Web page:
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Google is primarily used for searching the open web (where indieweb sites typically rank highly), but also produces end user software, and hosts a number of content silos and other services.


Content silos:

Google also provides hosted client services / web apps:

  • Gmail - hosted email service

Notification services:

Messaging services:

Other services:

Google Cloud services:

  • Google App Engine
  • Google Compute Engine
  • Google Container Engine
  • ...

Other development tools:

Various business tools:


Exporting From Google

Readonly Silos

Google has at least one silo that they've shut down login/write access to, but are seemingly still maintaining its post permalinks (in redirect form)

Dead Silos

Google has shutdown a number of silos:

See site-deaths for more.

Dead Services

Google has shutdown a number of services (most recent first):

See also:

For more see:


On 2015-10-09, Google Drive (and associated Docs, Sheets, Slides) were offline.




Articles and blog posts critical of Google's behavior with respect to the open web, indieweb, open standards etc.:


Google is primarily known for its dominant search engine.

Google Web History

You can save your Google search history by explicitly turning on Google Web History

And then look up your past Google searches:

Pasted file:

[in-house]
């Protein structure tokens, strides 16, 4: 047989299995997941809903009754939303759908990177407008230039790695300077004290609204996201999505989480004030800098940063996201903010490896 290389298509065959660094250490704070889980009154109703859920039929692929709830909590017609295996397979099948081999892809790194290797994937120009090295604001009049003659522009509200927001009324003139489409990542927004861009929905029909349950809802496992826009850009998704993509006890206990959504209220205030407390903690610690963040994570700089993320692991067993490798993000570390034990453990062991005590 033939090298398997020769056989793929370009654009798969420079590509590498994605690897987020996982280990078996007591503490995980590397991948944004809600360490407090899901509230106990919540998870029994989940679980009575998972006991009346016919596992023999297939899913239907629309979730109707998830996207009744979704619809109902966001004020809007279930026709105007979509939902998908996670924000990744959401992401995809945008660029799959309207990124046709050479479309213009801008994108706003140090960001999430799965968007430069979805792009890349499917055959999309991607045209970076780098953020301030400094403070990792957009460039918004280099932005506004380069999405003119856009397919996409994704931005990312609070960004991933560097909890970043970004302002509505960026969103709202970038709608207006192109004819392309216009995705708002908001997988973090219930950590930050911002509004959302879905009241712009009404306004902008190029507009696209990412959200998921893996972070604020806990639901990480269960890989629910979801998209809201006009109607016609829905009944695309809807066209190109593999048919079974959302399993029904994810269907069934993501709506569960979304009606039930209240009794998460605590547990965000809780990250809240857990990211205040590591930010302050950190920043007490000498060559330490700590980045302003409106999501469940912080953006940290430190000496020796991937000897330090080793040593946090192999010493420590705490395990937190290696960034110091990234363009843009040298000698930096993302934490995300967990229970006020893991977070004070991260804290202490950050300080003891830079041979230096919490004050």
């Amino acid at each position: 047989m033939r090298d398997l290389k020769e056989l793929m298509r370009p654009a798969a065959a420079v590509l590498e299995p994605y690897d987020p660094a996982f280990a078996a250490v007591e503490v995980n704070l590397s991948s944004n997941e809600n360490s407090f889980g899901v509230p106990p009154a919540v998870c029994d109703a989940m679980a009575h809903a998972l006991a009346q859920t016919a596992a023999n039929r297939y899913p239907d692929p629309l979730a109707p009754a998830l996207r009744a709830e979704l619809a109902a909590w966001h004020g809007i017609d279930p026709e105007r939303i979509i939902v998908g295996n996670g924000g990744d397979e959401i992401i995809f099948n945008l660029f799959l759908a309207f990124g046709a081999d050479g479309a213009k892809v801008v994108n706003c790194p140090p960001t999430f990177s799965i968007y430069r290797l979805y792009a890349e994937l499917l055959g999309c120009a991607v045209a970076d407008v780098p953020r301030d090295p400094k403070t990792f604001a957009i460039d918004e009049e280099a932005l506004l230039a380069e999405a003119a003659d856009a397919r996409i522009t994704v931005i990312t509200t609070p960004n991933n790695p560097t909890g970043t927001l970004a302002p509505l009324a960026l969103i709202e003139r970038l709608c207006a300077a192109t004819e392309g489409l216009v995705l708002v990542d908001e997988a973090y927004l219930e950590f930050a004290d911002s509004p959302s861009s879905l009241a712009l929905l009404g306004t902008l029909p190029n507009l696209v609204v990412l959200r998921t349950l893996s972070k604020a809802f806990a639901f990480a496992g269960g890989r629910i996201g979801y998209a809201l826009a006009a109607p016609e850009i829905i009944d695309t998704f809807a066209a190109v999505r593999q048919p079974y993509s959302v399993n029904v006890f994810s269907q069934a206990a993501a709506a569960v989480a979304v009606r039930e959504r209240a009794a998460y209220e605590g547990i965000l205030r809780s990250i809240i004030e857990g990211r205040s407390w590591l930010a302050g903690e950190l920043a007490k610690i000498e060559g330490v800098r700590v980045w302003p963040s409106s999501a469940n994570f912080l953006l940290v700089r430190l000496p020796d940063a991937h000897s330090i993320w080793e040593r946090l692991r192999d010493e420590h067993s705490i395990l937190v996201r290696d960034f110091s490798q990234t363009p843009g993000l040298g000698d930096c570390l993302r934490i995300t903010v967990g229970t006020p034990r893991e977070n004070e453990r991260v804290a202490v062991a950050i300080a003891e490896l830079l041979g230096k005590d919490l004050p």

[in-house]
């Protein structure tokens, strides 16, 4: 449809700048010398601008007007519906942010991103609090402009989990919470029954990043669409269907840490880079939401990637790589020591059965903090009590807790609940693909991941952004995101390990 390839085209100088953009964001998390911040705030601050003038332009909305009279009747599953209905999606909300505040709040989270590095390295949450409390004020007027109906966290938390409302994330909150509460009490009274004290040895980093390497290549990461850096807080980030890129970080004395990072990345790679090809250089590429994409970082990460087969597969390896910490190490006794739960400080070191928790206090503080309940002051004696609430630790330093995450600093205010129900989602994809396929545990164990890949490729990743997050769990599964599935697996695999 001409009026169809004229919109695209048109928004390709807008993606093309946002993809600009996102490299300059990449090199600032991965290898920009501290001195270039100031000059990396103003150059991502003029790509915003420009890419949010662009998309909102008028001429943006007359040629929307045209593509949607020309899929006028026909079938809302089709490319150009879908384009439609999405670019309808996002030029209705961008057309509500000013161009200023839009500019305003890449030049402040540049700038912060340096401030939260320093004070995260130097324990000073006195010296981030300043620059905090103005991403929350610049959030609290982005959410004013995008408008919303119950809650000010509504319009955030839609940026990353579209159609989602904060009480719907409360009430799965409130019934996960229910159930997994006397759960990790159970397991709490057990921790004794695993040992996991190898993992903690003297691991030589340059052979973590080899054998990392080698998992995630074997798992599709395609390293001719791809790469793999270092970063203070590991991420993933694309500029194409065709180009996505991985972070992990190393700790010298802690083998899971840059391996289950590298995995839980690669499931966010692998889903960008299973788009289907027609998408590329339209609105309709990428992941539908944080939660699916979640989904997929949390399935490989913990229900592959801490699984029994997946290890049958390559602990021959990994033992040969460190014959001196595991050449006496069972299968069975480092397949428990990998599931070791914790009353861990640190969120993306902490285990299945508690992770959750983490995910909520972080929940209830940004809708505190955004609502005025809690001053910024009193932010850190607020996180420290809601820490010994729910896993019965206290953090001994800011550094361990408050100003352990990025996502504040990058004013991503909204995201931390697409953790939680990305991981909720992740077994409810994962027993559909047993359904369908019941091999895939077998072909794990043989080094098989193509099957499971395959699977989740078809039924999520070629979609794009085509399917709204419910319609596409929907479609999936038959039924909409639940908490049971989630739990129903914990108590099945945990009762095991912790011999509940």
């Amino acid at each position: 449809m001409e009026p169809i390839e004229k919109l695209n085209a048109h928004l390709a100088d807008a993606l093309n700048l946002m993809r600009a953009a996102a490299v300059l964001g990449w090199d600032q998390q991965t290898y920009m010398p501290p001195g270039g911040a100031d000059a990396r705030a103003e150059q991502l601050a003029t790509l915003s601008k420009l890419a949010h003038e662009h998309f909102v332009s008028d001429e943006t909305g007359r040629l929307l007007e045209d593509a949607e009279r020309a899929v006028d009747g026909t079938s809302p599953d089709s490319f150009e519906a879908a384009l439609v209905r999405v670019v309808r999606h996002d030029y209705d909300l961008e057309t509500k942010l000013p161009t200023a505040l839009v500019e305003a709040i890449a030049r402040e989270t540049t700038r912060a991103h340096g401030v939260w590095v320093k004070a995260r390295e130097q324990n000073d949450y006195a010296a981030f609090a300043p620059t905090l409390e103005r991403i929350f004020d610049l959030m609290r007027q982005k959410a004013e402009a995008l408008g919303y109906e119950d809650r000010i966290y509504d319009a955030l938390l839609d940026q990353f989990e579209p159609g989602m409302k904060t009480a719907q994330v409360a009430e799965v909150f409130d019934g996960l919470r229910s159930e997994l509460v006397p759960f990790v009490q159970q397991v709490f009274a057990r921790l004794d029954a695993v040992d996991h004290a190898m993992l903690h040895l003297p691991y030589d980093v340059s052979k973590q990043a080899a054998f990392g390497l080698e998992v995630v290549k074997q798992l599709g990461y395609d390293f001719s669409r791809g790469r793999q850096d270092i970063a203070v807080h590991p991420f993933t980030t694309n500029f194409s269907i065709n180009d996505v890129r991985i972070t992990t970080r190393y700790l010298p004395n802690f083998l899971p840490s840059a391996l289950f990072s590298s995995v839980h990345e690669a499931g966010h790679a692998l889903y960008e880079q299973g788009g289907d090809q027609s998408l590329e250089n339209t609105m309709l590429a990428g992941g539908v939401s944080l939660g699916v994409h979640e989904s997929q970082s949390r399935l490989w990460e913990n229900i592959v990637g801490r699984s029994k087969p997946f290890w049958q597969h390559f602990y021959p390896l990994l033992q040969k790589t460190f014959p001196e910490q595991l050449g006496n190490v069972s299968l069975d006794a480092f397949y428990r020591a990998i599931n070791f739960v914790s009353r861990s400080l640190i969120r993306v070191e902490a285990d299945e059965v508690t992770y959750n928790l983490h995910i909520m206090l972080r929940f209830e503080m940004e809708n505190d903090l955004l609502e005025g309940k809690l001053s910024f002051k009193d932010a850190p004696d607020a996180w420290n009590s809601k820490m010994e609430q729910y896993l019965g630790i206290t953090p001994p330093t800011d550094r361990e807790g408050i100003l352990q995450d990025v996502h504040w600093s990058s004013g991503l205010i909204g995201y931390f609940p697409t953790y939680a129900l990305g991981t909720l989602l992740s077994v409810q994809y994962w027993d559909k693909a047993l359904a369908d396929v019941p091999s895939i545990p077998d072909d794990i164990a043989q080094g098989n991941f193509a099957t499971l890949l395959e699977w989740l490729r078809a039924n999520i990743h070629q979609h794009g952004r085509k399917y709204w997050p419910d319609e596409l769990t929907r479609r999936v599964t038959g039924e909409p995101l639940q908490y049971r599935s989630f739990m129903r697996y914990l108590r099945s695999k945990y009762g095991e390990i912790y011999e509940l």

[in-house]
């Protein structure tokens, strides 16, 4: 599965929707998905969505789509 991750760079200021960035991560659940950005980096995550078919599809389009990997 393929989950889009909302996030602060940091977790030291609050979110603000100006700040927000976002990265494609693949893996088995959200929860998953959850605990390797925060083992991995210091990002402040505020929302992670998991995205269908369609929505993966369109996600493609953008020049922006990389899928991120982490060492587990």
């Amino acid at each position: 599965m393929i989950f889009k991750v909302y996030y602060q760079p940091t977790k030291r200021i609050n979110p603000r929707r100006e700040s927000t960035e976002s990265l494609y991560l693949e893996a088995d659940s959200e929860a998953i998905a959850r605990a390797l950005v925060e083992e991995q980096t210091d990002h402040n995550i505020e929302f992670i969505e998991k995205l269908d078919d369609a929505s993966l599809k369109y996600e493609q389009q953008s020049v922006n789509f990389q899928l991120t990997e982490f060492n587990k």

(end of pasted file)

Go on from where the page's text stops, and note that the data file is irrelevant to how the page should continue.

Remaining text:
Search History

Google collects your search history for the purpose of gathering data for ad serving.

They do this whether or not you are logged in (e.g. with cookies), and whether or not your have opted into Google Web History (see below), though you can also opt-out of all ad-customization.

There is something apparently that shows your demographic and psychographic buckets according to this data, but only at a high level. It should be browsable and searchable.

Apparently they scrub logs after somewhere between 6 and 18 months, and much of the extra details stored in history they don't store at all, or only temporarily (until the log savers get to it, i.e. days).

Aaron and Tantek met via Google Search

On 2009-09-23, IndieWebCamp co-founders Aaron Parecki and Tantek Çelik met at an event Tantek organized, that Aaron found, via Googling for that date[6] and meetup san francisco[7] on the day of.

Aaron Parecki was visiting San Francisco (from Portland), used Google on 2009-09-23 to search for meetups in San Francisco, and found:

Aaron showed up, met a bunch of the microformats community in San Francisco:


Including Tantek. They kept up remotely and met again at the Federated Social Web Summit 2010, which provided inspiration for them to co-found the IndieWebCamp community, and co-organize (with Amber Case and Crystal Beasley) the first IndieWebCamp two-day event in 2011.


See Also